White House Down features destruction porn of our nation’s capital, but unlike Olympus Has Fallen, there is no need to recoil from the realism. For his latest, director Roland Emmerich replaces portentous nationalism with a big, dumb spectacle — not that there’s anything wrong with that. White House Down knows exactly what kind of movie it is, and it doesn’t pretend to be anything more. What matters then is the level of craft, and it in fact succeeds without trying too hard. The good guys preserve their charm; the bad guys veer between menace and kooky zeal; and there’s even room for goofy, likable secondary characters.
When we begin, John Cale (Channing Tatum) is the driver to the Speaker of the House (Richard Jenkins), but he has a job interview at the White House. Cale brings along his daughter Emily (Joey King), and after a terrible interview, it’s time for the perfunctory White House tour. Everything goes to shit after Emily leaves the tour group for the bathroom. A bomber destroys the Capitol building, and repairmen in the White House turn out to be mercenaries. Walker, the head the Secret Service (James Woods), is the mastermind behind the operation, so it’s easy for the bad guys to take the building. But Cale breaks from the tour group in search of Emily and ends up with Walker instead. It’s up to both of them, of course, to save the world and blow up stuff real good.
The secret to the movie’s charm is how President Sawyer (Jamie Foxx) sheds the trappings of the office to become a badass action hero. When we first meet Sawyer, he’s a monument-loving idealist who trusts he can lead the world by example. After terrorists decimate the building, he’s picking up automatic weapons and even a bazooka. Sawyer plays Walker so that he’s surprised by the transition, and he’s responsible for some well-deserved laughs. But for all of the “Hail to the Gun-Wielding Chief” antics, this is Tatum’s show to run, and his performances may push him into A-list territory. Like Bruce Willis in Die Hard — a film from which Emmerich and screenwriter James Vanderbilt shamelessly borrow — he easily straddles the line between forcefulness and comedy. His character has moments of doubt and fear, and Tatum handles them with ease. He’s convincing as an action hero — buff and angry when he needs to be — but well-timed asides are what define the character.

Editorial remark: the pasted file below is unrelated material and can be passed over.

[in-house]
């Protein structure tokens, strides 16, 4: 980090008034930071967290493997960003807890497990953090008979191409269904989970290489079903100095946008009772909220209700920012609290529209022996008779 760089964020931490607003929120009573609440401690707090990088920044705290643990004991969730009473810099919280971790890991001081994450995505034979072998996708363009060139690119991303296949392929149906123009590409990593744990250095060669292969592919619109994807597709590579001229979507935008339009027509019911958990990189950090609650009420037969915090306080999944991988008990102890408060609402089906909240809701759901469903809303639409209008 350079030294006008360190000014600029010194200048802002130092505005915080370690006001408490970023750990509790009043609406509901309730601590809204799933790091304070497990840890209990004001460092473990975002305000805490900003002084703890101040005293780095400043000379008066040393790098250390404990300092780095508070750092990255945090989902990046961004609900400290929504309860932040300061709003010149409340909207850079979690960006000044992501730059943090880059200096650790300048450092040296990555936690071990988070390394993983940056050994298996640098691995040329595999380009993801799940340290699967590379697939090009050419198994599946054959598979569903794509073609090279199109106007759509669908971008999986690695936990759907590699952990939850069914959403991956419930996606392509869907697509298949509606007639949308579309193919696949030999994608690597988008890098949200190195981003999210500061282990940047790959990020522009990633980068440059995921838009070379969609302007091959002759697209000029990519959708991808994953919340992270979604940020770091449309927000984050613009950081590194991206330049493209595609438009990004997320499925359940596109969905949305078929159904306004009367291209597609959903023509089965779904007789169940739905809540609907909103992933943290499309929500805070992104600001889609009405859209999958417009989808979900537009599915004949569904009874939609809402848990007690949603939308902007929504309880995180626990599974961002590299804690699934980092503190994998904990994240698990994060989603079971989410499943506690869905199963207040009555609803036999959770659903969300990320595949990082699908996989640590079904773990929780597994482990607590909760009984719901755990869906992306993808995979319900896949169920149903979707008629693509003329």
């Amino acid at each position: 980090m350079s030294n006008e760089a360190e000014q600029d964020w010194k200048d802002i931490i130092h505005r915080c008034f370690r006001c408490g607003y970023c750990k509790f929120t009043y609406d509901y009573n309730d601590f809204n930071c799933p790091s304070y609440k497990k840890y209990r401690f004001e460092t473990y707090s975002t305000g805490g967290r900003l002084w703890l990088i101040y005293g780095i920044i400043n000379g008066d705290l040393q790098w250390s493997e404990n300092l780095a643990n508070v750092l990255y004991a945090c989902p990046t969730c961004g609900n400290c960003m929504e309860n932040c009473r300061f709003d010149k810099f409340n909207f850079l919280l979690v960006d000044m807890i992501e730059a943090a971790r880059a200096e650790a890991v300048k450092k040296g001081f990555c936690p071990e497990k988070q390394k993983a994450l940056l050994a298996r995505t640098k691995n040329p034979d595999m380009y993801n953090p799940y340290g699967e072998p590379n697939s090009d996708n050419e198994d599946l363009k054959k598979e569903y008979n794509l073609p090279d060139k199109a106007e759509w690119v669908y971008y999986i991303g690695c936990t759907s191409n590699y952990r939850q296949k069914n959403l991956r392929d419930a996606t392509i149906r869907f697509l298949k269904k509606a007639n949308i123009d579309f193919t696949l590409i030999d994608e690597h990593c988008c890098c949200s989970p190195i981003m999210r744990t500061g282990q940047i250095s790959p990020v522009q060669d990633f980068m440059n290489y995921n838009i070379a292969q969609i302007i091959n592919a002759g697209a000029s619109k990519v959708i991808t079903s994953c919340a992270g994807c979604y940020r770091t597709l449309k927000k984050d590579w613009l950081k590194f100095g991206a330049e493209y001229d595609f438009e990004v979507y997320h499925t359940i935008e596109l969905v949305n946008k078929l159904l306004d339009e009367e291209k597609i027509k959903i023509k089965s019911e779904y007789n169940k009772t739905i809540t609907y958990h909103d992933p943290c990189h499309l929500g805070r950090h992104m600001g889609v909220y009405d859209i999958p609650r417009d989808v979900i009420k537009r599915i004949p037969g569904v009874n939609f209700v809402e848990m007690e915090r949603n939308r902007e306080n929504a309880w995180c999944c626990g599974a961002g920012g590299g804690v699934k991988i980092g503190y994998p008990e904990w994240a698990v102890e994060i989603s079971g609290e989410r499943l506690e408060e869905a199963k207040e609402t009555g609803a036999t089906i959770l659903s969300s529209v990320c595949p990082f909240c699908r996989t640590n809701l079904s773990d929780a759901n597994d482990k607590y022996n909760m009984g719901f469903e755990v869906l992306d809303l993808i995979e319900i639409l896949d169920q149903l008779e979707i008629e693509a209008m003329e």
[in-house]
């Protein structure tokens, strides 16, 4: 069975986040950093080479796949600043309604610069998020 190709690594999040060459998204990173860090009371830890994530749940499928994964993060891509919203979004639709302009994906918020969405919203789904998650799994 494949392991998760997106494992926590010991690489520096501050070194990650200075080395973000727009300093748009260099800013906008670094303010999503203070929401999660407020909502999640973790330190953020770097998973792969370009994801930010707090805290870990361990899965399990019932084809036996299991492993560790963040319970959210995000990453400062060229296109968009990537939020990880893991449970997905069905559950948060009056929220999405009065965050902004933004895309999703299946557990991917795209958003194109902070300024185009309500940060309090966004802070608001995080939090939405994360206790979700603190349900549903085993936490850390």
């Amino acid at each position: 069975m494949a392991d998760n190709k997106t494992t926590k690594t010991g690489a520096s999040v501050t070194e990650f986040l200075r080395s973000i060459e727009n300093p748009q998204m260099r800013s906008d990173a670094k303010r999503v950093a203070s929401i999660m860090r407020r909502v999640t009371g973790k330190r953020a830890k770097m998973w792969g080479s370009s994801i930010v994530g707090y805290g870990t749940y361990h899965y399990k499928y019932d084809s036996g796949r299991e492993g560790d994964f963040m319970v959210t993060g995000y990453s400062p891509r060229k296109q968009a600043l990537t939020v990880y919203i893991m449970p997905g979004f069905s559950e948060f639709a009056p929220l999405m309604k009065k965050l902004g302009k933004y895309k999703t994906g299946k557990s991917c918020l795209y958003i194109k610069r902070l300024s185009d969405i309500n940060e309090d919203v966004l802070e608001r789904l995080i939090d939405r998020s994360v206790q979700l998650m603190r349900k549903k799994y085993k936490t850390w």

Given Emmerich’s heavy-handed style, it’s almost surprising that Tatum and Foxx are so good. Emmerich is responsible for blockbusters like Independence Day and 2012; neither feature too much action choreography, and it shows. The fight scenes, with guns and without, are clunky and unfold with little suspense. When the action gets a bigger sense of scale, White House Down does achieve peak mayhem. There’s a fun, silly car chase where several armored drive around the north lawn, and there’s an eerily effective sequence where helicopters fly low through downtown Washington (I happen to live in DC, so I chuckled to myself when the helicopters took a wrong turn at Chinatown and headed to Capitol Hill, not the White House).
Several sub-plots involve nuclear weapons and the Presidential chain of command, and strong supporting actors are necessary to steer us through all the silliness. Woods sneers through the role of the wronged Secret Service Chief, and his motivations have scorched-earth logic to them. Maggie Gyllenhaal does what she can with a role that amounts to little more than breathlessly providing exposition into a walkie talkie. But the real standouts are from two relatively unknown character actors who know how to have fun. Jason Clarke, who was the chief interrogator in Zero Dark Thirty, warps his tortured character Emil Stenz into a henchman who exudes pure menace, while Canadian actor Nicolas Wright’s perfect comedic timing as Donnie the Tour Guide is responsible for the movie’s funniest lines.
With both its setting and the agenda of its villains, it’s tempting to shoehorn a political argument into White House Down. Sure, recent news creates some unintentionally hilarious coincidences: one character hacks into the White House computers after he announces he was an ex-contractor for the NSA. But the villain’s purpose is merely an excuse for action, not the other way around. Emmerich relishes iconic American symbols and understands that destroying them is an easy way to tug at our collective sense of security. Whereas Olympus Has Fallen has delusions of grandeur about the meaning of duty and sacrifice, White House Down aspires to nothing more than your money’s worth. Do not expect a message about American Foreign Policy from the same guy who blew up the White House during an alien invasion.